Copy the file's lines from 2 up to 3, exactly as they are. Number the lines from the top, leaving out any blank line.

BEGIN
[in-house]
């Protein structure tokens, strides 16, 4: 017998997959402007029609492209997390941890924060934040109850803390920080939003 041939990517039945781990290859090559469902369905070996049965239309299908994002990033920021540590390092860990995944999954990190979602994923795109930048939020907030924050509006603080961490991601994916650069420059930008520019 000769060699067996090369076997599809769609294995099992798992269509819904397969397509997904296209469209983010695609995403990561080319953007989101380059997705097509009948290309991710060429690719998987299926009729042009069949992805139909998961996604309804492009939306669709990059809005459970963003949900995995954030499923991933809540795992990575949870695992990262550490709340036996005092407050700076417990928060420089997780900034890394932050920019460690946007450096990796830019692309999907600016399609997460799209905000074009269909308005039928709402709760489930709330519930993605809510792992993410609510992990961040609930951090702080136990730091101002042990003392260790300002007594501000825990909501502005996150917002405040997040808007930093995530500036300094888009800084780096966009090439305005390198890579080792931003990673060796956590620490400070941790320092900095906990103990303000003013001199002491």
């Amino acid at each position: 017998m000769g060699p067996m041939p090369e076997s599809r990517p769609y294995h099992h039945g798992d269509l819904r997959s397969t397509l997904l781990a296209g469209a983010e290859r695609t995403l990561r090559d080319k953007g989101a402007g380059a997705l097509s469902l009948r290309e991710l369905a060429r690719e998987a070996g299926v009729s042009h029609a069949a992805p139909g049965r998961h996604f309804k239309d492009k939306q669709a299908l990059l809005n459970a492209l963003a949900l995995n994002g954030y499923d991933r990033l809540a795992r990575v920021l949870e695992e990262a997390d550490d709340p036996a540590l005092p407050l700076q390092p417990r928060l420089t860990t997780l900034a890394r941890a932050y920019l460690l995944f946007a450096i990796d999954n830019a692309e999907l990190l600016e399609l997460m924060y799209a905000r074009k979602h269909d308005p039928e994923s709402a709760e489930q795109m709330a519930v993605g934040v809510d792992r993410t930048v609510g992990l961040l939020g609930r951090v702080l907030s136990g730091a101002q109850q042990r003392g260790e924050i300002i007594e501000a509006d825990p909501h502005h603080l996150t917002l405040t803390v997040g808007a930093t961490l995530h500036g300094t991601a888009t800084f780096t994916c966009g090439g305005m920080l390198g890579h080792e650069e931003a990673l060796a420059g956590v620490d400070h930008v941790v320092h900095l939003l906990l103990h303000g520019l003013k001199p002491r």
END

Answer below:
């Protein structure tokens, strides 16, 4: 017998997959402007029609492209997390941890924060934040109850803390920080939003 041939990517039945781990290859090559469902369905070996049965239309299908994002990033920021540590390092860990995944999954990190979602994923795109930048939020907030924050509006603080961490991601994916650069420059930008520019 000769060699067996090369076997599809769609294995099992798992269509819904397969397509997904296209469209983010695609995403990561080319953007989101380059997705097509009948290309991710060429690719998987299926009729042009069949992805139909998961996604309804492009939306669709990059809005459970963003949900995995954030499923991933809540795992990575949870695992990262550490709340036996005092407050700076417990928060420089997780900034890394932050920019460690946007450096990796830019692309999907600016399609997460799209905000074009269909308005039928709402709760489930709330519930993605809510792992993410609510992990961040609930951090702080136990730091101002042990003392260790300002007594501000825990909501502005996150917002405040997040808007930093995530500036300094888009800084780096966009090439305005390198890579080792931003990673060796956590620490400070941790320092900095906990103990303000003013001199002491």
């Amino acid at each position: 017998m000769g060699p067996m041939p090369e076997s599809r990517p769609y294995h099992h039945g798992d269509l819904r997959s397969t397509l997904l781990a296209g469209a983010e290859r695609t995403l990561r090559d080319k953007g989101a402007g380059a997705l097509s469902l009948r290309e991710l369905a060429r690719e998987a070996g299926v009729s042009h029609a069949a992805p139909g049965r998961h996604f309804k239309d492009k939306q669709a299908l990059l809005n459970a492209l963003a949900l995995n994002g954030y499923d991933r990033l809540a795992r990575v920021l949870e695992e990262a997390d550490d709340p036996a540590l005092p407050l700076q390092p417990r928060l420089t860990t997780l900034a890394r941890a932050y920019l460690l995944f946007a450096i990796d999954n830019a692309e999907l990190l600016e399609l997460m924060y799209a905000r074009k979602h269909d308005p039928e994923s709402a709760e489930q795109m709330a519930v993605g934040v809510d792992r993410t930048v609510g992990l961040l939020g609930r951090v702080l907030s136990g730091a101002q109850q042990r003392g260790e924050i300002i007594e501000a509006d825990p909501h502005h603080l996150t917002l405040t803390v997040g808007a930093t961490l995530h500036g300094t991601a888009t800084f780096t994916c966009g090439g305005m920080l390198g890579h080792e650069e931003a990673l060796a420059g956590v620490d400070h930008v941790v320092h900095l939003l906990l103990h303000g520019l003013k001199p002491r």